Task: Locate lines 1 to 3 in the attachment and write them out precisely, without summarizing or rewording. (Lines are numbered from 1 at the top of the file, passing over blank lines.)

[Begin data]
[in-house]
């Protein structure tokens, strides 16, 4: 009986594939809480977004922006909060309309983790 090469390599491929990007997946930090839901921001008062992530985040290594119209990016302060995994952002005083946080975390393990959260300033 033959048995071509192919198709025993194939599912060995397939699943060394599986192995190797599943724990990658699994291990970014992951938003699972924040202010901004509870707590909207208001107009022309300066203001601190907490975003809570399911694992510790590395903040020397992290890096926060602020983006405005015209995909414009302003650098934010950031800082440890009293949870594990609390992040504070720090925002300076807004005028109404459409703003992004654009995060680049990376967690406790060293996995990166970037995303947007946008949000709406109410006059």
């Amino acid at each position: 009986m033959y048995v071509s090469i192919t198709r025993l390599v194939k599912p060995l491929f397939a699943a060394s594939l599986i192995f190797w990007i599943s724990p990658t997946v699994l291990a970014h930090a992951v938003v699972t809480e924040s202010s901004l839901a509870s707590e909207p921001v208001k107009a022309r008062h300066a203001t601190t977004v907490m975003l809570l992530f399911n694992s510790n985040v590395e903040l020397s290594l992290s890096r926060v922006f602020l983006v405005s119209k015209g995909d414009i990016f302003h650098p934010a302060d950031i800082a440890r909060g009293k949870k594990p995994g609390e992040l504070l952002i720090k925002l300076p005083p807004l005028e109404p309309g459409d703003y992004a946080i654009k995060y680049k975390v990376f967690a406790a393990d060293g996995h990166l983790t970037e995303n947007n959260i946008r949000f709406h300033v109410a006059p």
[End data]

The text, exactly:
[in-house]
């Protein structure tokens, strides 16, 4: 009986594939809480977004922006909060309309983790 090469390599491929990007997946930090839901921001008062992530985040290594119209990016302060995994952002005083946080975390393990959260300033 033959048995071509192919198709025993194939599912060995397939699943060394599986192995190797599943724990990658699994291990970014992951938003699972924040202010901004509870707590909207208001107009022309300066203001601190907490975003809570399911694992510790590395903040020397992290890096926060602020983006405005015209995909414009302003650098934010950031800082440890009293949870594990609390992040504070720090925002300076807004005028109404459409703003992004654009995060680049990376967690406790060293996995990166970037995303947007946008949000709406109410006059």
């Amino acid at each position: 009986m033959y048995v071509s090469i192919t198709r025993l390599v194939k599912p060995l491929f397939a699943a060394s594939l599986i192995f190797w990007i599943s724990p990658t997946v699994l291990a970014h930090a992951v938003v699972t809480e924040s202010s901004l839901a509870s707590e909207p921001v208001k107009a022309r008062h300066a203001t601190t977004v907490m975003l809570l992530f399911n694992s510790n985040v590395e903040l020397s290594l992290s890096r926060v922006f602020l983006v405005s119209k015209g995909d414009i990016f302003h650098p934010a302060d950031i800082a440890r909060g009293k949870k594990p995994g609390e992040l504070l952002i720090k925002l300076p005083p807004l005028e109404p309309g459409d703003y992004a946080i654009k995060y680049k975390v990376f967690a406790a393990d060293g996995h990166l983790t970037e995303n947007n959260i946008r949000f709406h300033v109410a006059p």